Helps dolphins glide quickly
physicists in Japan have discovered another factor that helps dolphins glide smoothly and quickly through water. It is well known that dolphins have streamlined bodies, which help them reduce the pressure of water against their skin as well as friction. But until now, no one knew whether the soft flaky skin of a dolphin, which they shed once every two hours, also plays a vital part in helping them travel faster.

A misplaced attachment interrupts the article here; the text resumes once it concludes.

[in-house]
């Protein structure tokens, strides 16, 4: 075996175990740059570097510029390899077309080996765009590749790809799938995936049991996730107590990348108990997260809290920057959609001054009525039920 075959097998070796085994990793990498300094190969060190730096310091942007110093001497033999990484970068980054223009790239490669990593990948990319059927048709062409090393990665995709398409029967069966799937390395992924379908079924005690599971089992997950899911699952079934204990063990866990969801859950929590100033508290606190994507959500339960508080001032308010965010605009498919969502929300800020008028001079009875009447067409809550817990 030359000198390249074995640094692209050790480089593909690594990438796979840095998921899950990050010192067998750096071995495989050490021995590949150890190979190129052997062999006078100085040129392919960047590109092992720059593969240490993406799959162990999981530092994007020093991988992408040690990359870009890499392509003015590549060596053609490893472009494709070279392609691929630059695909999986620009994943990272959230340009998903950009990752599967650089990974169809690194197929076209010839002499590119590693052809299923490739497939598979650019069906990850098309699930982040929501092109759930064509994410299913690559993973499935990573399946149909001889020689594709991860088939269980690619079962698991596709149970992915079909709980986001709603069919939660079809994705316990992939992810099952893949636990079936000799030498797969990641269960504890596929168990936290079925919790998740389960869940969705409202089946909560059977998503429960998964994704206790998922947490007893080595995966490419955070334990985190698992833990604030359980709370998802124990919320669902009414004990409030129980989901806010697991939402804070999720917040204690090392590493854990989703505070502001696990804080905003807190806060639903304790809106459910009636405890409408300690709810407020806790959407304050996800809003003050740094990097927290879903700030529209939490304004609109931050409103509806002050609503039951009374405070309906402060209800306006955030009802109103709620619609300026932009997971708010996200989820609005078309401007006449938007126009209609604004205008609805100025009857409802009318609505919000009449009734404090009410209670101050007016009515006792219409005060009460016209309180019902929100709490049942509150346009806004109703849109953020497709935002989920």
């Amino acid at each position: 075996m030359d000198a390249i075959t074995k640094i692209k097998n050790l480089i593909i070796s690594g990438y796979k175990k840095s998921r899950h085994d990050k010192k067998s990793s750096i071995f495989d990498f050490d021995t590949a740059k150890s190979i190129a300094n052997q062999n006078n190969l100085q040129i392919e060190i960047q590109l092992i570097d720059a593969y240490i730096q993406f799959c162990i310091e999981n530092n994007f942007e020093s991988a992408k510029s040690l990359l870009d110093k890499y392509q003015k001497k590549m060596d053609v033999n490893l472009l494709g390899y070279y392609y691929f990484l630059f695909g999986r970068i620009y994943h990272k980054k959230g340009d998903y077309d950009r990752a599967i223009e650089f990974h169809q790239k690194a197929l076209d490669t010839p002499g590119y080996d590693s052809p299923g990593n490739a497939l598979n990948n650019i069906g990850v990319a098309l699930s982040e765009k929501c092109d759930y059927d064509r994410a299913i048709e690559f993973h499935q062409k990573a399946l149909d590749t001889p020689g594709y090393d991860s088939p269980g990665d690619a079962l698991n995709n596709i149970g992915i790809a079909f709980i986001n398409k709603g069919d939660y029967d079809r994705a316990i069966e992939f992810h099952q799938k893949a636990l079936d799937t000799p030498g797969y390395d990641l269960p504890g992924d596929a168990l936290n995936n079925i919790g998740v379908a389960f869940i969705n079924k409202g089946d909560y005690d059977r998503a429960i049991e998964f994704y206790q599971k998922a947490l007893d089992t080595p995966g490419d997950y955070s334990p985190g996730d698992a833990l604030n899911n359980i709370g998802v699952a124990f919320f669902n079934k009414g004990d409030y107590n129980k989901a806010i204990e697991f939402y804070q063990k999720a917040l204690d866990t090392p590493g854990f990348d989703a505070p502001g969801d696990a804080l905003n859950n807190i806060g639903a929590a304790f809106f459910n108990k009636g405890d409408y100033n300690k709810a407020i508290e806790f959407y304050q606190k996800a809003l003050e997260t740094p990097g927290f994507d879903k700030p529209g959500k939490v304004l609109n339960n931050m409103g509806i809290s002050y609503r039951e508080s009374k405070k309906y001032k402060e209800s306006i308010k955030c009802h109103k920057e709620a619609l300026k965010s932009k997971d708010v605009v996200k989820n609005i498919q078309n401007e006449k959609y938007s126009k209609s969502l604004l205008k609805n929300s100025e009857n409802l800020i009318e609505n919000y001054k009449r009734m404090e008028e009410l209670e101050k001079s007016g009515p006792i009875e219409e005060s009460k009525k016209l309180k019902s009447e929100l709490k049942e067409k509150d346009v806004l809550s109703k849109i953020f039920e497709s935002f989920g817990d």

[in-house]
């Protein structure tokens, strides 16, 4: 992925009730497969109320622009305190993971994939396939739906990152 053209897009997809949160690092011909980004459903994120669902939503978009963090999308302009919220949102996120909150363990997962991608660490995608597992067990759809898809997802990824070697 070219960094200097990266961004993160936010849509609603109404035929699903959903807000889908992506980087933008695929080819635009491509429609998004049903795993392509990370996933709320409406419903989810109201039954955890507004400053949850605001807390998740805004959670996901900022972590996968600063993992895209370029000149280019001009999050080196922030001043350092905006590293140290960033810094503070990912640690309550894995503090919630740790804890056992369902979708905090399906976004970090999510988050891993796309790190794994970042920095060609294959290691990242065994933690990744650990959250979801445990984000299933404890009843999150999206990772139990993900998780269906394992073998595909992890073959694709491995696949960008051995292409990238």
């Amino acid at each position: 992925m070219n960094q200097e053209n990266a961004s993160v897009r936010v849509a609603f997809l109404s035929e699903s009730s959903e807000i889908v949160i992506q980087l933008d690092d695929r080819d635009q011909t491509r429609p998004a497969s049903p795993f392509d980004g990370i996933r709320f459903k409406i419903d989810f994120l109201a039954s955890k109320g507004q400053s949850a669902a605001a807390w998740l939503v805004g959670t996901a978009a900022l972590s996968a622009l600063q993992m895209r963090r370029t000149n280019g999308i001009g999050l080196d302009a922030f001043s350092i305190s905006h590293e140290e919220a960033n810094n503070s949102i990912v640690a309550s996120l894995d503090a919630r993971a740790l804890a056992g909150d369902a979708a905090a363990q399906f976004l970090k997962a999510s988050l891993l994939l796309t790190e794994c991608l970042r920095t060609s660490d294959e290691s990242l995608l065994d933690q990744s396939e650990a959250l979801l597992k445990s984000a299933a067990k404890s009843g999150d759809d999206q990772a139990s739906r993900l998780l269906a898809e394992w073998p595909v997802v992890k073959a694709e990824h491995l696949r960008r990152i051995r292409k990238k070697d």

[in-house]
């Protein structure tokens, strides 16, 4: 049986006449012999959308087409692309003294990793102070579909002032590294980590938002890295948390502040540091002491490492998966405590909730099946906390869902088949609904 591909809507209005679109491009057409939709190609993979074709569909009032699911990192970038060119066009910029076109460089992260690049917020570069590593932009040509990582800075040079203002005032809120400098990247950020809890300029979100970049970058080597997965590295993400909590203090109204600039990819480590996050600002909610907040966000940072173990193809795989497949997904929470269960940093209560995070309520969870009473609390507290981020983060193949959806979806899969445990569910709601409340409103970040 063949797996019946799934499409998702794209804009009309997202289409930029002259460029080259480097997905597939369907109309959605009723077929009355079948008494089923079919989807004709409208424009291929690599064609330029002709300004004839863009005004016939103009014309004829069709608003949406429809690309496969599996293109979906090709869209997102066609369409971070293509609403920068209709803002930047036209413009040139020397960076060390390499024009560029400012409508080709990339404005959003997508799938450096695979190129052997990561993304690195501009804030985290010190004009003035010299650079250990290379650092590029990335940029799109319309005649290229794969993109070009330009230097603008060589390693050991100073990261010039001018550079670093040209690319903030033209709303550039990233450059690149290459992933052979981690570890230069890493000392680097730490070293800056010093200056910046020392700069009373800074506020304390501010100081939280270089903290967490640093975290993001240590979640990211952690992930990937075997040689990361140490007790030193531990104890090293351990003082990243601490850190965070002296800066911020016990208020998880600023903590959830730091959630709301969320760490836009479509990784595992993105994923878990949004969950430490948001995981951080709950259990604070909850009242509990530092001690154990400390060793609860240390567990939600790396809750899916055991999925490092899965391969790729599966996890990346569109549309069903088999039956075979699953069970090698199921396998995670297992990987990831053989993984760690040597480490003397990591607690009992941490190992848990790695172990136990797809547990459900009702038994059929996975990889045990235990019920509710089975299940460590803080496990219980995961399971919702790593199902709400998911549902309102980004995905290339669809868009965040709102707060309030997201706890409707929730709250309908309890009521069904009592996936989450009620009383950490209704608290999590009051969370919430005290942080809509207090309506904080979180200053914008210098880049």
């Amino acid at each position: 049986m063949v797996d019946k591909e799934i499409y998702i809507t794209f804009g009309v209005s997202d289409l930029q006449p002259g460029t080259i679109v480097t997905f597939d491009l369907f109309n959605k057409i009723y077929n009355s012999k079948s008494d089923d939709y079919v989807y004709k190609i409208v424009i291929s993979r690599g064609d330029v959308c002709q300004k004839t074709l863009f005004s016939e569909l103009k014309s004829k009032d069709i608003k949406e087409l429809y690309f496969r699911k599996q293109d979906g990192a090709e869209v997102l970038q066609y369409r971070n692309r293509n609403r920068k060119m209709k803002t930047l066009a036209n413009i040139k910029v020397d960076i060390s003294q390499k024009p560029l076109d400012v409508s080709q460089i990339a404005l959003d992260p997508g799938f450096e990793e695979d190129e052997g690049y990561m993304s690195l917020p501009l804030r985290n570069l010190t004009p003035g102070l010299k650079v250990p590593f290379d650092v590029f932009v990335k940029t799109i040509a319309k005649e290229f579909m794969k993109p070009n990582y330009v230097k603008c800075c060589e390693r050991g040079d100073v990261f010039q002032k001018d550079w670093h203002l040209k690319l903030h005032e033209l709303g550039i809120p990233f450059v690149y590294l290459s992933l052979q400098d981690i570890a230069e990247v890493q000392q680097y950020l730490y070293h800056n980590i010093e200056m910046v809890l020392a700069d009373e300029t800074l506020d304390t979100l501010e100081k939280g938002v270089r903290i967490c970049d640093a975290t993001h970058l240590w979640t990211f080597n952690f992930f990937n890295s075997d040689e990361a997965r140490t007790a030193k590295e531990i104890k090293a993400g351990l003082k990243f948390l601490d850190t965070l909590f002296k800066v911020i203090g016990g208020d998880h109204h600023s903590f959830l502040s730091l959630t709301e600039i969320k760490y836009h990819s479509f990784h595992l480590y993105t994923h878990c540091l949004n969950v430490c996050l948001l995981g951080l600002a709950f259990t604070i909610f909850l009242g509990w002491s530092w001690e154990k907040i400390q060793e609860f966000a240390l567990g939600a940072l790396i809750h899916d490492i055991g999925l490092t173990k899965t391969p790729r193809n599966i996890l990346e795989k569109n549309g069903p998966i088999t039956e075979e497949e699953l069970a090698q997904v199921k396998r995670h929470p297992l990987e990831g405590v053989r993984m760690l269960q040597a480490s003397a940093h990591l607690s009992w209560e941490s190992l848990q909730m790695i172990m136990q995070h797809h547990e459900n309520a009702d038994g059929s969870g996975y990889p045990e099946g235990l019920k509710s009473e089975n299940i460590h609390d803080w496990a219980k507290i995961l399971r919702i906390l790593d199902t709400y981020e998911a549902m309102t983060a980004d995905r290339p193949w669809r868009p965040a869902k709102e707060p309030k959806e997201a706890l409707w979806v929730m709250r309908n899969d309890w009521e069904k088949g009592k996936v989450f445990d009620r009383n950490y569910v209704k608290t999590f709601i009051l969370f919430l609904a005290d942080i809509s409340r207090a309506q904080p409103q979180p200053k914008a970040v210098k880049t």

To try and understand the role of the soft, flaky skin, researchers from the Kyoto Institute of Technology devised a computer simulation. It models the flow of water over a dolphin's skin, representing every individual flake and the way it peels off. The researchers found that the 'softness' or 'waviness' of the skin helps reduce friction. The shedding of the skin also reduces the friction by disturbing tiny whirlpools of water called vortices, which occur in the flow around a dolphin's body and impact their gliding.
The researchers hope their findings could help build better boats, ocean liners and submarines using technology based on these natural principles.
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